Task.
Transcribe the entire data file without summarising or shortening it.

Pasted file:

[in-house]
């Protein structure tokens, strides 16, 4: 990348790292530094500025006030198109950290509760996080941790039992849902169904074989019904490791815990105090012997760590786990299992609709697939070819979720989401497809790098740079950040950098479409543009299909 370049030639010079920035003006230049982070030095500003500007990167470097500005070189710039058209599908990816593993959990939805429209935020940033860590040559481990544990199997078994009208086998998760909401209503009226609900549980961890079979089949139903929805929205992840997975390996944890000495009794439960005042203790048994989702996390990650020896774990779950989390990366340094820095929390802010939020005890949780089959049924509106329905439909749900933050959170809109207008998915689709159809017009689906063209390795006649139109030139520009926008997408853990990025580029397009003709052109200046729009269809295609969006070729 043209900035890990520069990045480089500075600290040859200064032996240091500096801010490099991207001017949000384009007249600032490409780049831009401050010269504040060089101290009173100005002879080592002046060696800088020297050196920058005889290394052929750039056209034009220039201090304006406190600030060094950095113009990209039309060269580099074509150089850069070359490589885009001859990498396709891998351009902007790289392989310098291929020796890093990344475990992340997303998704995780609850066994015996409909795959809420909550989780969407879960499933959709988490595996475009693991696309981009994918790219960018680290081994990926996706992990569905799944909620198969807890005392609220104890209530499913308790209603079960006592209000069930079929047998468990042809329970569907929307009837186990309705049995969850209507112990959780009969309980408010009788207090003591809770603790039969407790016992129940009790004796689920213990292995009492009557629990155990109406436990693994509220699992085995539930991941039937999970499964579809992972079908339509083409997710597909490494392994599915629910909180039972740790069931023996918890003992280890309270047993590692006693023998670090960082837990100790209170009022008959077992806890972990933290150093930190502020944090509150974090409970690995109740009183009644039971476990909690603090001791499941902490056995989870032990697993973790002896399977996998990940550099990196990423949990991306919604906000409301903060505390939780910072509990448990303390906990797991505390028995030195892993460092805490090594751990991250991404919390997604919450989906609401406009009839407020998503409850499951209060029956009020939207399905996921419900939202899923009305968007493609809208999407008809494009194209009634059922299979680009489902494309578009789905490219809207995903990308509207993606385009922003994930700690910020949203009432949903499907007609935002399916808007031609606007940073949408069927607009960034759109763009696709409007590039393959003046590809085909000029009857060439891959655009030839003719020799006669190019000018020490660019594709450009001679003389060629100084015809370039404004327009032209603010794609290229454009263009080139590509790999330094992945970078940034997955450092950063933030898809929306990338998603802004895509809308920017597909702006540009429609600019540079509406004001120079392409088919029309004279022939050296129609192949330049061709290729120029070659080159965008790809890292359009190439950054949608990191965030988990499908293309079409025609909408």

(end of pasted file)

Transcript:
[in-house]
């Protein structure tokens, strides 16, 4: 990348790292530094500025006030198109950290509760996080941790039992849902169904074989019904490791815990105090012997760590786990299992609709697939070819979720989401497809790098740079950040950098479409543009299909 370049030639010079920035003006230049982070030095500003500007990167470097500005070189710039058209599908990816593993959990939805429209935020940033860590040559481990544990199997078994009208086998998760909401209503009226609900549980961890079979089949139903929805929205992840997975390996944890000495009794439960005042203790048994989702996390990650020896774990779950989390990366340094820095929390802010939020005890949780089959049924509106329905439909749900933050959170809109207008998915689709159809017009689906063209390795006649139109030139520009926008997408853990990025580029397009003709052109200046729009269809295609969006070729 043209900035890990520069990045480089500075600290040859200064032996240091500096801010490099991207001017949000384009007249600032490409780049831009401050010269504040060089101290009173100005002879080592002046060696800088020297050196920058005889290394052929750039056209034009220039201090304006406190600030060094950095113009990209039309060269580099074509150089850069070359490589885009001859990498396709891998351009902007790289392989310098291929020796890093990344475990992340997303998704995780609850066994015996409909795959809420909550989780969407879960499933959709988490595996475009693991696309981009994918790219960018680290081994990926996706992990569905799944909620198969807890005392609220104890209530499913308790209603079960006592209000069930079929047998468990042809329970569907929307009837186990309705049995969850209507112990959780009969309980408010009788207090003591809770603790039969407790016992129940009790004796689920213990292995009492009557629990155990109406436990693994509220699992085995539930991941039937999970499964579809992972079908339509083409997710597909490494392994599915629910909180039972740790069931023996918890003992280890309270047993590692006693023998670090960082837990100790209170009022008959077992806890972990933290150093930190502020944090509150974090409970690995109740009183009644039971476990909690603090001791499941902490056995989870032990697993973790002896399977996998990940550099990196990423949990991306919604906000409301903060505390939780910072509990448990303390906990797991505390028995030195892993460092805490090594751990991250991404919390997604919450989906609401406009009839407020998503409850499951209060029956009020939207399905996921419900939202899923009305968007493609809208999407008809494009194209009634059922299979680009489902494309578009789905490219809207995903990308509207993606385009922003994930700690910020949203009432949903499907007609935002399916808007031609606007940073949408069927607009960034759109763009696709409007590039393959003046590809085909000029009857060439891959655009030839003719020799006669190019000018020490660019594709450009001679003389060629100084015809370039404004327009032209603010794609290229454009263009080139590509790999330094992945970078940034997955450092950063933030898809929306990338998603802004895509809308920017597909702006540009429609600019540079509406004001120079392409088919029309004279022939050296129609192949330049061709290729120029070659080159965008790809890292359009190439950054949608990191965030988990499908293309079409025609909408």